Abstract: Social coping and self-concept were explored among Irish (n = 115) and American (n = 134) grades 3–8 students. Denying one’s giftedness or the impact it has on peer relationships were associated with poor self-concept in both samples. Among Irish students, denying giftedness was associated with more positive self-concept when paired with a high activity level. Engaging in many activities in the US sample and helping one’s peers in the Irish sample were positive predictors of academic self-concept. Findings suggest young gifted students may benefit from learning more about their exceptional abilities and their impact on peers. They should also be encouraged to engage in extracurricular activities and find ways to use their exceptional abilities to support their peers.
Article link (paywall): High Ability Studies, October 2015
Dr. Matthew C. Makel, Duke University, “When Lightning Strikes Twice: Profoundly Gifted, Profoundly Accomplished,” (coauthors Harrison J. Kell, David Lubinski, Martha Putallaz, Camilla P. Benbow)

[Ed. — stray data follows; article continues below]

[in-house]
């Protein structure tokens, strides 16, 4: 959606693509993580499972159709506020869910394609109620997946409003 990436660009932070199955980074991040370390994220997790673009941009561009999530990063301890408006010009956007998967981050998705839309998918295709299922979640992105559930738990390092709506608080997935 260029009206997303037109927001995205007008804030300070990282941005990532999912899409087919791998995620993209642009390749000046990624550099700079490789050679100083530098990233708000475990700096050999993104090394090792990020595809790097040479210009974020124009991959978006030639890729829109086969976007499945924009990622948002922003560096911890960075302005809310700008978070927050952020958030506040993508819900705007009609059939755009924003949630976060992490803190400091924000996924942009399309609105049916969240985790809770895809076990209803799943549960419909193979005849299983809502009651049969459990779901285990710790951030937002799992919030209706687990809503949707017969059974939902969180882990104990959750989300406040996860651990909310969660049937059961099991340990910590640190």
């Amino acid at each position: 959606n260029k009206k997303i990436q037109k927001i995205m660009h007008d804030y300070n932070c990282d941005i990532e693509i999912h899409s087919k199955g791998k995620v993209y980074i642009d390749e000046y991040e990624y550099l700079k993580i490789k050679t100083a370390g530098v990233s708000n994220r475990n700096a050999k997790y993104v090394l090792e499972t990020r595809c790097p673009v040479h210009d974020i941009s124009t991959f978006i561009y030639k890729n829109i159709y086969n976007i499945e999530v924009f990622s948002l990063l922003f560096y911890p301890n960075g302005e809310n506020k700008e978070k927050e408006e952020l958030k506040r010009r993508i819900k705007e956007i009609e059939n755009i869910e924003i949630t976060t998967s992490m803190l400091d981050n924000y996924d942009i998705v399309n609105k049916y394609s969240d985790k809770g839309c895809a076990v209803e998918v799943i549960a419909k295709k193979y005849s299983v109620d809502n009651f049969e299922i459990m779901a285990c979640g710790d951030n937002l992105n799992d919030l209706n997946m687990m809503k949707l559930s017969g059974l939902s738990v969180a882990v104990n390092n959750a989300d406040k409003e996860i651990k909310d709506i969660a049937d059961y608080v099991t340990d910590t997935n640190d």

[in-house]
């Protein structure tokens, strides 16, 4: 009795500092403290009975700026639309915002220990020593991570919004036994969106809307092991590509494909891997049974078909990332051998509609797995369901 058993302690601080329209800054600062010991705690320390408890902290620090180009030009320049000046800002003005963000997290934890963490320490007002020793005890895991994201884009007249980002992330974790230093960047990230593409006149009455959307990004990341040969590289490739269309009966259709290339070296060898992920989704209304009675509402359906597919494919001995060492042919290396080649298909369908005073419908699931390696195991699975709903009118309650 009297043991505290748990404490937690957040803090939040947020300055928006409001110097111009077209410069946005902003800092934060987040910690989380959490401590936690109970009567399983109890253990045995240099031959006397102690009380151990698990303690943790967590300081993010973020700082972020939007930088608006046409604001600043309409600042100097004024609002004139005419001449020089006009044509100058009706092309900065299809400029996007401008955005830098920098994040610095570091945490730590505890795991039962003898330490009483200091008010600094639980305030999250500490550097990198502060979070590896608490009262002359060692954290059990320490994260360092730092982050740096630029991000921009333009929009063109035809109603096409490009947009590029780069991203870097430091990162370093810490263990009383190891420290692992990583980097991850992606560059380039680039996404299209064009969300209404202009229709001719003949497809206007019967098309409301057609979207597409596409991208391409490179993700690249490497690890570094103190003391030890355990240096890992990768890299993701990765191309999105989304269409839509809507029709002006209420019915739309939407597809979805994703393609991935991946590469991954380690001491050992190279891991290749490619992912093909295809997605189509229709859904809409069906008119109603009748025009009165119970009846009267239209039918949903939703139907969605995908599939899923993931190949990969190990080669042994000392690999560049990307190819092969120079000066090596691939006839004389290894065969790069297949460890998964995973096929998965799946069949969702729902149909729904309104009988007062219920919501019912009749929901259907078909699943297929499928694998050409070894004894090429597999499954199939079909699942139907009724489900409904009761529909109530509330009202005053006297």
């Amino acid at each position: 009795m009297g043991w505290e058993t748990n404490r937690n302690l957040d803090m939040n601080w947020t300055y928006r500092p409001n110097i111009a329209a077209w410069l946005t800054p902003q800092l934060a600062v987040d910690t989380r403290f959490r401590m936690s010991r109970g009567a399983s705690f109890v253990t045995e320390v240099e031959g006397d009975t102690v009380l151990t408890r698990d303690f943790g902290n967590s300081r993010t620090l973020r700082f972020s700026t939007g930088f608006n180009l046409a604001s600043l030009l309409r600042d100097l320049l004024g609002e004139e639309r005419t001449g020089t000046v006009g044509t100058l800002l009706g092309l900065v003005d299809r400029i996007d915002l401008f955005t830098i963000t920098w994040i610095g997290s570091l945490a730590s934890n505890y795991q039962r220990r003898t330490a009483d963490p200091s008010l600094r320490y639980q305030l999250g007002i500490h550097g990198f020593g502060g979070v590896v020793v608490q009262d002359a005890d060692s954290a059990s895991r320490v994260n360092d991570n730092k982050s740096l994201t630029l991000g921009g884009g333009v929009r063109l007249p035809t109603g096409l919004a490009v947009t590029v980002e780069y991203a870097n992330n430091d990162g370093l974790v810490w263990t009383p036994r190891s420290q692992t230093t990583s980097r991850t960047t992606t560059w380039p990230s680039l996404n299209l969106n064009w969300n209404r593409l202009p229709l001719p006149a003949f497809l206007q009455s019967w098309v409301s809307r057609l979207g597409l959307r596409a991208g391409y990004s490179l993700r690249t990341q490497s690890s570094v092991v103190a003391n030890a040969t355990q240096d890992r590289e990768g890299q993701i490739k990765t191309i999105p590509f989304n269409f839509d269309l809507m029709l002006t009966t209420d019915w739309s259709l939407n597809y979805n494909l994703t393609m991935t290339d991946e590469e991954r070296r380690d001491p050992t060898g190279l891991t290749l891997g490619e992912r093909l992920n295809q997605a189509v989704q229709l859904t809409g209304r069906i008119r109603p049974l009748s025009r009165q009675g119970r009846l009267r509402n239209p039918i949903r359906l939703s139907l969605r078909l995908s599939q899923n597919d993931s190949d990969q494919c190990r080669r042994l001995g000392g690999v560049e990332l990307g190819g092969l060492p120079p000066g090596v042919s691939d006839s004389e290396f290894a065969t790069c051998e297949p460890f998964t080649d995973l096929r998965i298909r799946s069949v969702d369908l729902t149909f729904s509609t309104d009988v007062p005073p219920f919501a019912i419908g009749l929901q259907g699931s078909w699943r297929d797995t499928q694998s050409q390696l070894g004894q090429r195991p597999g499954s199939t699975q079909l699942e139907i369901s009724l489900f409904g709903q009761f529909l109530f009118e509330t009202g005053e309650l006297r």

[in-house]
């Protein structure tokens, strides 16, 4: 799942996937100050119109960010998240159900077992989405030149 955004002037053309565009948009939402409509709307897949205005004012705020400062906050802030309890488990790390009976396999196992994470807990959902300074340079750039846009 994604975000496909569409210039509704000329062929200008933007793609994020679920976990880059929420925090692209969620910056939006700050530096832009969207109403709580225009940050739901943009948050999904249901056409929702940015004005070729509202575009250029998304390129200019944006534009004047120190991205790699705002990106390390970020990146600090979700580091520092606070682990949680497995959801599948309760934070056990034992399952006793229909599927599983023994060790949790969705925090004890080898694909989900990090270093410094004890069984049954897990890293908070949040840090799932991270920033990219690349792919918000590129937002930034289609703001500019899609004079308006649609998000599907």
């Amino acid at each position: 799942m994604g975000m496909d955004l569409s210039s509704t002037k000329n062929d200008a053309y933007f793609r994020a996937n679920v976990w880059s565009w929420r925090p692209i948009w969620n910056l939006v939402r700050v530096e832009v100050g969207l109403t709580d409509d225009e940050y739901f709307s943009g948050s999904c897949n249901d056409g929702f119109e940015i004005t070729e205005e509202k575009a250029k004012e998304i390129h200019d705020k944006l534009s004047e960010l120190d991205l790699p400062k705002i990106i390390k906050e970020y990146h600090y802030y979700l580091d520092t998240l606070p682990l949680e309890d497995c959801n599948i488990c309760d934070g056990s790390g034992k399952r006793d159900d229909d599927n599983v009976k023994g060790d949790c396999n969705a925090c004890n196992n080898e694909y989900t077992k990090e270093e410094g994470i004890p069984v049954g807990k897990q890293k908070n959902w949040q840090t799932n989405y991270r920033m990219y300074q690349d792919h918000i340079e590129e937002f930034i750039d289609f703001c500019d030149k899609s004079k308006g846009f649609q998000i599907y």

Abstract: The educational, occupational, and creative accomplishments of the profoundly gifted participants (IQs ≥ 160) in the Study of Mathematically Precocious Youth (SMPY) are astounding, but are they representative of equally able 12-year-olds? Duke University’s Talent Identification Program (TIP) identified 259 young adolescents who were equally gifted. By age 40, their life accomplishments also were extraordinary: Thirty-seven percent had earned doctorates, 7.5% had achieved academic tenure (4.3% at research-intensive universities), and 9% held patents; many were high-level leaders in major organizations. As was the case for the SMPY sample before them, differential ability strengths predicted their contrasting and eventual developmental trajectories—even though essentially all participants possessed both mathematical and verbal reasoning abilities far superior to those of typical Ph.D. recipients. Individuals, even profoundly gifted ones, primarily do what they are best at. Differences in ability patterns, like differences in interests, guide development along different paths, but ability level, coupled with commitment, determines whether and the extent to which noteworthy accomplishments are reached if opportunity presents itself.